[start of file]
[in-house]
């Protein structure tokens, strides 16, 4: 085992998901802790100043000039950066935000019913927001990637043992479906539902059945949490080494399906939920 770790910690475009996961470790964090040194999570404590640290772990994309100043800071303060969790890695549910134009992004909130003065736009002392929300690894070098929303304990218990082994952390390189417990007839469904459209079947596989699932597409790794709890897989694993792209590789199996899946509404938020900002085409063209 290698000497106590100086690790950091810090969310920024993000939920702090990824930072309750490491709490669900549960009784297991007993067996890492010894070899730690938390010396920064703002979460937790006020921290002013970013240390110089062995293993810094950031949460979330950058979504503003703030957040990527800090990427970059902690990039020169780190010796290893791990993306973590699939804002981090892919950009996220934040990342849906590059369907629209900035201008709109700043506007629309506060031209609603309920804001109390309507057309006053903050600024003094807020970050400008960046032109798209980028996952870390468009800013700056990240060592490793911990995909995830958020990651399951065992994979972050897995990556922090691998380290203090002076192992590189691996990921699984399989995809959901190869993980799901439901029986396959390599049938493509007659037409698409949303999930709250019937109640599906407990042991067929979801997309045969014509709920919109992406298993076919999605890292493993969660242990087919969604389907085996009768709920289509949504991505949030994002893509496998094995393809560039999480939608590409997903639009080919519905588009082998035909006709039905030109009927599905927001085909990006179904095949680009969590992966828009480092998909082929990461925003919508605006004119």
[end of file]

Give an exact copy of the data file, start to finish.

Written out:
[in-house]
């Protein structure tokens, strides 16, 4: 085992998901802790100043000039950066935000019913927001990637043992479906539902059945949490080494399906939920 770790910690475009996961470790964090040194999570404590640290772990994309100043800071303060969790890695549910134009992004909130003065736009002392929300690894070098929303304990218990082994952390390189417990007839469904459209079947596989699932597409790794709890897989694993792209590789199996899946509404938020900002085409063209 290698000497106590100086690790950091810090969310920024993000939920702090990824930072309750490491709490669900549960009784297991007993067996890492010894070899730690938390010396920064703002979460937790006020921290002013970013240390110089062995293993810094950031949460979330950058979504503003703030957040990527800090990427970059902690990039020169780190010796290893791990993306973590699939804002981090892919950009996220934040990342849906590059369907629209900035201008709109700043506007629309506060031209609603309920804001109390309507057309006053903050600024003094807020970050400008960046032109798209980028996952870390468009800013700056990240060592490793911990995909995830958020990651399951065992994979972050897995990556922090691998380290203090002076192992590189691996990921699984399989995809959901190869993980799901439901029986396959390599049938493509007659037409698409949303999930709250019937109640599906407990042991067929979801997309045969014509709920919109992406298993076919999605890292493993969660242990087919969604389907085996009768709920289509949504991505949030994002893509496998094995393809560039999480939608590409997903639009080919519905588009082998035909006709039905030109009927599905927001085909990006179904095949680009969590992966828009480092998909082929990461925003919508605006004119």